Like so many other parents I know I’ve been pulling my hair out about electronic devices in the home.
Yep, the devices that we bought our little dahlings with our own hard earned cash because we loved the delight on their little dials when they opened the glistening box (actually, I could probably substitute that ‘we’ with an ‘I’) – the same devices that go on to force us to create rules, health boundaries, threats, time-out’s, bribery and all manner of parental maneuvers.
One of my favourite moves I must say are the parents who take away the power lead enforcing the child to sit through the dread of a dwindling power source knowing that a recharge will only be the reward of ‘good’ behaviour.
Like many households these days we have a collection of computers, tv, portable devices. These devices are often fought over, they contain a range of apps which are downloaded at whim, and I must say they are generally a thorn in my side until that is there’s a prolonged car trip, I can’t stand their fighting any more, or I have some form of deadline – cast me into the crap parenting category if you like but I know I’m not the only one.
And our rules around those devices wax and wane depending on the busyness of the household at any particular time with only a few rules remaining constant – dinner at the table, bedtime, school and sports.
We’ve tried moderation, we’ve tried time outs, we’ve tried confiscation, we’ve tried guilt, reason and fear tactics But nothing ceases the lure of the need to be connected, to check out the amount of ‘likes’, ‘hits’ and other potential updates. Quite frankly, I find that lure rather delicious myself.
Online they are connected to friends and potential friends, they learn and in my son’s case he also trades.
The added challenge in our family is that my online business is something my kids have seen emerge from birth so monkey see, monkey do. My son was trading his drawings online from the age of 12 earning cash for his work from clients all over the world. Do I want to discourage that entrepreneurial behaviour? No freakin way.
And therein lies the conundrum…
How do you create reasonable restrictions around online usage – screen time without stifling a whole bunch of other opportunities as they potentially learn about communication, building networks, business and whatever else it is they choose to learn.
OK, I’m not completely blind to the flip side of the maze of potential risks. But as my son continually reminds me “MUM, not everyone I talk to online is out to get me“.
So a friend’s post about this online dilemma really got me thinking.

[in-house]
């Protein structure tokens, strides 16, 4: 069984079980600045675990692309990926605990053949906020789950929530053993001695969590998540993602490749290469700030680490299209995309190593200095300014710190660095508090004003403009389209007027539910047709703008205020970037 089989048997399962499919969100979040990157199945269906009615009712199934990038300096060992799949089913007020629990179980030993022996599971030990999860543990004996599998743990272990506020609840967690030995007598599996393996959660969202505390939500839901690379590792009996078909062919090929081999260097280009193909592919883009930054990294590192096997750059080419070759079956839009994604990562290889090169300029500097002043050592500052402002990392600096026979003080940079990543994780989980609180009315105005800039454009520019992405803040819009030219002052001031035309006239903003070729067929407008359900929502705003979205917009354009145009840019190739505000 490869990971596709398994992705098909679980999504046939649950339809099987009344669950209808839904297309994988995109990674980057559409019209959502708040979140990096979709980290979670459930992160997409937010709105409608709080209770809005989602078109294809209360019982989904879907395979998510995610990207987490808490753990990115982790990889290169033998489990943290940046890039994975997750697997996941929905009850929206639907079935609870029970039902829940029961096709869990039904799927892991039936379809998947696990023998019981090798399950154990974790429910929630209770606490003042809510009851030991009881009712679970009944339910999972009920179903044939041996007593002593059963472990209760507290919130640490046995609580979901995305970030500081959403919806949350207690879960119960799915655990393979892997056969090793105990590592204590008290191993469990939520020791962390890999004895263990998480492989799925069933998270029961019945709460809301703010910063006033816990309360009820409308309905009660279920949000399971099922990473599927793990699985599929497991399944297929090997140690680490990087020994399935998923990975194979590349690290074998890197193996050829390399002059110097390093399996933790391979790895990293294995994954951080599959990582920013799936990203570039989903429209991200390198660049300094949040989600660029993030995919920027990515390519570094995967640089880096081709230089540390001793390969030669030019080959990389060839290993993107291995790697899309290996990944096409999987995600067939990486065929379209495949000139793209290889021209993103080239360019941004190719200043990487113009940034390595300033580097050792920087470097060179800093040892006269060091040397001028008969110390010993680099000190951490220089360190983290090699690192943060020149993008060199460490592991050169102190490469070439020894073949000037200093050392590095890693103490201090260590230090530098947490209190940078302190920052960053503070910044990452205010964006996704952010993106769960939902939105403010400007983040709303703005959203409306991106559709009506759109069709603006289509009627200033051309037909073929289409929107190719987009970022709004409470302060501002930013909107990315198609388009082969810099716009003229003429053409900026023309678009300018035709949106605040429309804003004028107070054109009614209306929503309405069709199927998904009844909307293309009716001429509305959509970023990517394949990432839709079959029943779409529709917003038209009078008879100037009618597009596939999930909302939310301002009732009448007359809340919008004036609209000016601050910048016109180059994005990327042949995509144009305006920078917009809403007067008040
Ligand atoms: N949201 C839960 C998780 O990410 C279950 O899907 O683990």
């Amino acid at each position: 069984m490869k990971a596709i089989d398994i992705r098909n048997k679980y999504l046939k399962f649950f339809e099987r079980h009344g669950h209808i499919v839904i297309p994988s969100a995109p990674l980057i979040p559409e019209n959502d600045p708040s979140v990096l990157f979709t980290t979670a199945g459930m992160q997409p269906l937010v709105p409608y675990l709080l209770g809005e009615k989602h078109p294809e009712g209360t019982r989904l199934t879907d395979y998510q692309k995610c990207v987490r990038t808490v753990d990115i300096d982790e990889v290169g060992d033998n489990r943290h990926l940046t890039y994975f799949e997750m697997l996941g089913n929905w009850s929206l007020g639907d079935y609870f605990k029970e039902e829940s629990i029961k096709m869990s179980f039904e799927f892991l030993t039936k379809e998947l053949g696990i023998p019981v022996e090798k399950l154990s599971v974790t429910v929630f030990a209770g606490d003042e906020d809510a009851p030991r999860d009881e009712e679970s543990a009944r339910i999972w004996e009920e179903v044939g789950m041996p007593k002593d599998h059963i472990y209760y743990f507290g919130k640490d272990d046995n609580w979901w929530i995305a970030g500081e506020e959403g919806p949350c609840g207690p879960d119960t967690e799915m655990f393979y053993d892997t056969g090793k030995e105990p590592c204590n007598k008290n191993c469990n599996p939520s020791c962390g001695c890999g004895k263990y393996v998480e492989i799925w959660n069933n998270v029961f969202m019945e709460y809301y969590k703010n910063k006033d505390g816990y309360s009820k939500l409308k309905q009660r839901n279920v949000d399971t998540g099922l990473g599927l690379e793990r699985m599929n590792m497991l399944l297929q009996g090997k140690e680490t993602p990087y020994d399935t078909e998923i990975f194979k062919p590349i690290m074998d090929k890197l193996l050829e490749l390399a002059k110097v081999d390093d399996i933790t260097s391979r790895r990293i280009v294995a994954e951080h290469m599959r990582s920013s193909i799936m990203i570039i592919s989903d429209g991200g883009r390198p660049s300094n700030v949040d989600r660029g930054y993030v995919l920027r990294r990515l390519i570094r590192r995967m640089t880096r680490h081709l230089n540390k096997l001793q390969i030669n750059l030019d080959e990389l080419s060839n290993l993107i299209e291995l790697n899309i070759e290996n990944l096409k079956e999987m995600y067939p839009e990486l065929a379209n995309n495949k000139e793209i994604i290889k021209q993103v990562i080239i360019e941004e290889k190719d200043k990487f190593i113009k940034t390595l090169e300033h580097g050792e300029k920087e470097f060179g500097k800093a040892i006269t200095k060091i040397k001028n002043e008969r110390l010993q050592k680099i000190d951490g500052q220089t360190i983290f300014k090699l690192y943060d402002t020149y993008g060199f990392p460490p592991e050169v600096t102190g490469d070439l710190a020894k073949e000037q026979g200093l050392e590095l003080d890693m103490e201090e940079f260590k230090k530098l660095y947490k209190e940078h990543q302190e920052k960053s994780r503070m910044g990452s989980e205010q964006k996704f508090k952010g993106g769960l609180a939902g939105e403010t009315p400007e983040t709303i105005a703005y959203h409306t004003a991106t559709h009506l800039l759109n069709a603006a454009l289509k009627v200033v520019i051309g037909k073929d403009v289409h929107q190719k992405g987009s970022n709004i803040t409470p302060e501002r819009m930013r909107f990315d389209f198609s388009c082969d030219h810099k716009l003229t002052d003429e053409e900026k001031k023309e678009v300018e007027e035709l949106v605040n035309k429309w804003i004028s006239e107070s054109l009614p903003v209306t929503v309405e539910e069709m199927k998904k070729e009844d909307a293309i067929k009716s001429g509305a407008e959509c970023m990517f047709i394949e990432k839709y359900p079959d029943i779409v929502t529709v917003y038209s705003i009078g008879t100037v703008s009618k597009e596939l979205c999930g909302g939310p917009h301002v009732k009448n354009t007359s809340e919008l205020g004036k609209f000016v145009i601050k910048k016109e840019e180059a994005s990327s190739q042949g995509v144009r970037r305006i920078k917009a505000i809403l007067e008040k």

In the day and age in which we live where technology is an important skill – and it opens a whole world of opportunity, do I want my child to learn internet usage is a reward for good behaviour and lack of it a punishment for bad behaviour? Actually, no.
Do I truly believe my child has as much control around his/her internet usage as my dog does in resisting tasty treats that magically appear in her bowl eating until there is no eating left to be done? Um… no.
Am I going to phone my son an an hourly basis in approx. 4.5yrs time when he leaves home to suggest he gets off the screen? probably not.
So – why do I choose online usage as my secret parenting weapon? Hmm, I dunno.
I spoke with husband about it just this morning and we’ve decided to implement the unthinkable, just as a trial for all of the kids currently aged 14, 12 and 9.
Here it is.
We are going to provide them with a range of facts about internet usage. We are going to acknowledge the broad range of benefits and talk with them about making choices and what they miss out on while online. They in turn will explain to us what they like about their online worlds and how much time they think they need to dedicate to them.
And then within the only boundaries of bedtime, school time, chores (and they really don’t have a lot of them) and sports we are going to let them self-moderate…
So this time next week I’ll fill you in on the brave new world.
And as I notice what’s happening I’ll be paying particular attention to (a) my own online usage in the home (b) my stress levels – am I more stressed in letting them make their own choices and the implications of that rather than wrestling with them to get off the damn screens and (c) what THEY notice about their online time.
See you on the flip side.